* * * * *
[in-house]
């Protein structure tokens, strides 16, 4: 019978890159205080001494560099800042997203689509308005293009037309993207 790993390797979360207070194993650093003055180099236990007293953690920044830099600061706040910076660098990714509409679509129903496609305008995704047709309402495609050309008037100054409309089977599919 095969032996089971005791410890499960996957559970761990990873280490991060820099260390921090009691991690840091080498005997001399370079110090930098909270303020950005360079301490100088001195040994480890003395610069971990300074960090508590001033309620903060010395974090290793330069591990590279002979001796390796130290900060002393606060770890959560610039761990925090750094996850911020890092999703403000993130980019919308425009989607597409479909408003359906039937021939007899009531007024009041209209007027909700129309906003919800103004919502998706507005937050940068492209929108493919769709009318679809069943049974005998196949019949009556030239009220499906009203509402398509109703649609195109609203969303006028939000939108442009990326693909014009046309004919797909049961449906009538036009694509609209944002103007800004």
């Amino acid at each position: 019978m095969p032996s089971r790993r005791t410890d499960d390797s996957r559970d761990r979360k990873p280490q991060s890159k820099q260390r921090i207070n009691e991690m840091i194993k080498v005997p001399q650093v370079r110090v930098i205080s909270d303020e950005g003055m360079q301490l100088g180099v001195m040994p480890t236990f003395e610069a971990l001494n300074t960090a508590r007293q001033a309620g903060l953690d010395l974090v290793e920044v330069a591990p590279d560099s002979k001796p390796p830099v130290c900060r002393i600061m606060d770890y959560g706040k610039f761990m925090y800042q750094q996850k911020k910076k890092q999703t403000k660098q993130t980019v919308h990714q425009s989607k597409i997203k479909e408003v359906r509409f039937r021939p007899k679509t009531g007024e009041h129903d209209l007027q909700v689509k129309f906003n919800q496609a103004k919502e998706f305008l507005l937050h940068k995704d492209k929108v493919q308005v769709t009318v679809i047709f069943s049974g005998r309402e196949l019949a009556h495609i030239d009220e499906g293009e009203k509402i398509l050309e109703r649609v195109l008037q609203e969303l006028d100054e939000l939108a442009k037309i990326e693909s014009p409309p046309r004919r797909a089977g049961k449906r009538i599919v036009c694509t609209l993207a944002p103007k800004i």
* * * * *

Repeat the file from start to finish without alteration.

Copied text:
[in-house]
């Protein structure tokens, strides 16, 4: 019978890159205080001494560099800042997203689509308005293009037309993207 790993390797979360207070194993650093003055180099236990007293953690920044830099600061706040910076660098990714509409679509129903496609305008995704047709309402495609050309008037100054409309089977599919 095969032996089971005791410890499960996957559970761990990873280490991060820099260390921090009691991690840091080498005997001399370079110090930098909270303020950005360079301490100088001195040994480890003395610069971990300074960090508590001033309620903060010395974090290793330069591990590279002979001796390796130290900060002393606060770890959560610039761990925090750094996850911020890092999703403000993130980019919308425009989607597409479909408003359906039937021939007899009531007024009041209209007027909700129309906003919800103004919502998706507005937050940068492209929108493919769709009318679809069943049974005998196949019949009556030239009220499906009203509402398509109703649609195109609203969303006028939000939108442009990326693909014009046309004919797909049961449906009538036009694509609209944002103007800004």
């Amino acid at each position: 019978m095969p032996s089971r790993r005791t410890d499960d390797s996957r559970d761990r979360k990873p280490q991060s890159k820099q260390r921090i207070n009691e991690m840091i194993k080498v005997p001399q650093v370079r110090v930098i205080s909270d303020e950005g003055m360079q301490l100088g180099v001195m040994p480890t236990f003395e610069a971990l001494n300074t960090a508590r007293q001033a309620g903060l953690d010395l974090v290793e920044v330069a591990p590279d560099s002979k001796p390796p830099v130290c900060r002393i600061m606060d770890y959560g706040k610039f761990m925090y800042q750094q996850k911020k910076k890092q999703t403000k660098q993130t980019v919308h990714q425009s989607k597409i997203k479909e408003v359906r509409f039937r021939p007899k679509t009531g007024e009041h129903d209209l007027q909700v689509k129309f906003n919800q496609a103004k919502e998706f305008l507005l937050h940068k995704d492209k929108v493919q308005v769709t009318v679809i047709f069943s049974g005998r309402e196949l019949a009556h495609i030239d009220e499906g293009e009203k509402i398509l050309e109703r649609v195109l008037q609203e969303l006028d100054e939000l939108a442009k037309i990326e693909s014009p409309p046309r004919r797909a089977g049961k449906r009538i599919v036009c694509t609209l993207a944002p103007k800004i």